Silicon Valley has destroyed our ability to imagine other models for running and organizing our communication infrastructure. Forget about models that aren’t based on advertising and that do not contribute to the centralization of data on private servers located in America. To suggest that we need to look into other – perhaps, even publicly-provided alternatives –is to risk being accused of wanting to “break the Internet.” We have succumbed to what the Brazilian social theorist Roberto Unger calls “the dictatorship of no alternatives”: we are asked to accept that Gmail is the best and only possible way to do email, and that Facebook is the best and only possible way to do social networking.
But consider just how weird our current arrangement is. Imagine I told you that the post office could run on a different, innovation-friendly business model. Forget stamps. They cost money – and why pay money when there’s a way to send letters for free? Just think about the world-changing potential: the poor kids in Africa can finally reach you with their pleas for more laptops! So, instead of stamps, we would switch to an advertising-backed system: we’d open every letter that you send, scan its contents, insert a relevant ad, seal it, and then forward it to the recipient.
Sounds crazy? It does. But this is how we have chosen to run our email.In the wake of the NSA scandal and the debacle that is Healthcare.gov, trust in public institutions runs so low that any alternative arrangement – especially the one that would give public institutions a greater role – seems unthinkable. But this is only part of the problem. What would happen when some of our long cherished and privately-run digital infrastructure begins to crumble, as companies evolve and change their business models?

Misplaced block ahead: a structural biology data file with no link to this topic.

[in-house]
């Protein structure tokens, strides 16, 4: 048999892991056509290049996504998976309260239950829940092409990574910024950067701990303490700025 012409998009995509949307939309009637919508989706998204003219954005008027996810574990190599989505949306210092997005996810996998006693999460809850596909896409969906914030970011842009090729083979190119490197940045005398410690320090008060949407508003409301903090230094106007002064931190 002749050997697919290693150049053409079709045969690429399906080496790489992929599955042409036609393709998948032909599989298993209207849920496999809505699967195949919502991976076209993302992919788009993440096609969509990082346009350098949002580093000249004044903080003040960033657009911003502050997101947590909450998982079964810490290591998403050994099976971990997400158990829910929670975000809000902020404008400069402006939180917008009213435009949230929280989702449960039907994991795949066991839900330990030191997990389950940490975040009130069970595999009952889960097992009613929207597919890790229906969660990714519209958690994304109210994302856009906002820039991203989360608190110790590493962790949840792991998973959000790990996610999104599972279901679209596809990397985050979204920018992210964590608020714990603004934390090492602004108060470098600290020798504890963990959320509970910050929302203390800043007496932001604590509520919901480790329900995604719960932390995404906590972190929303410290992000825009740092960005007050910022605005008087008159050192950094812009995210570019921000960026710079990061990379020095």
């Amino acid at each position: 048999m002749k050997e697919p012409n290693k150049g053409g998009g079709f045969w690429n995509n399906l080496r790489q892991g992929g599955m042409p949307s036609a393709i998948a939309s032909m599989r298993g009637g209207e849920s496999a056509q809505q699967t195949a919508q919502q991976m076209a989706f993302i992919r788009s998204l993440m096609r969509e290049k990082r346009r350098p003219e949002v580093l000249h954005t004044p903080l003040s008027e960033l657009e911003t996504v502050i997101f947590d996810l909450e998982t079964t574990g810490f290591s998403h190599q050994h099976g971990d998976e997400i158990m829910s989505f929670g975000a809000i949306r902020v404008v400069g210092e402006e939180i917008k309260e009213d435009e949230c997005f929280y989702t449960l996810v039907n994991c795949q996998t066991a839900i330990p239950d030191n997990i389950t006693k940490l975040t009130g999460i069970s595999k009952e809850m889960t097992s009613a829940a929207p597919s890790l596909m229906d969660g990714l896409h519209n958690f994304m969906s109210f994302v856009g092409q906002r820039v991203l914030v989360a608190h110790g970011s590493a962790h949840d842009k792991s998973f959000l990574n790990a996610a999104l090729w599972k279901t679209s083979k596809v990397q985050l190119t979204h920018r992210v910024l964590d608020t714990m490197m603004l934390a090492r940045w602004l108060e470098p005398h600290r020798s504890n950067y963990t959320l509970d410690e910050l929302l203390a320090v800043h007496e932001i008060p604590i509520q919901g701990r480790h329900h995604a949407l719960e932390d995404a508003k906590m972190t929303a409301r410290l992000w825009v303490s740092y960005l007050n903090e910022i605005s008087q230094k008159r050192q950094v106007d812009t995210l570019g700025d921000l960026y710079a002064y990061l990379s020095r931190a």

Now that our communication networks are in the hands of the private sector, we should avoid making the same mistake with privacy. We shouldn’t reduce this complex problem to market-based solutions. Alas, thanks to Silicon Valley’s entrepreneurial zeal, privatization is already creeping in. Privacy is becoming a commodity. How does one get privacy these days? Just ask any hacker: only by studying how the right tools work. Privacy is no longer something to be taken for granted or enjoyed for free: you have to expend some resources to master the tools. Those resources could be money, patience, attention – you might even hire a consultant to do all this for you – but the point is that privacy is becoming expensive.
And what of those who can’t afford tools and consultants? How do their lives change? When the founder of a prominent lending start-up – the former CIO of Google, no less – proclaims that “all data is credit data, we just don’t know how to use it yet” I can’t help but fear the worst. If “all data is credit data” and poor people cannot afford privacy, they are in for some dark times. How can they not be anxious when their every move, their every click, their every phone call could be analyzed to predict if they deserve credit and at what rates? If the burden of debt wasn’t agonizing enough, now we’ll have to live with the fact that, for the poor people, anxiety begins well before they get the actual loan. Once again, one doesn’t have to hate or fear technology to worry about the future of equality, mobility and the quality of life. The “digital debate,” with its inevitable detours into cultural pessimism, simply has no intellectual resources to tackle these issues.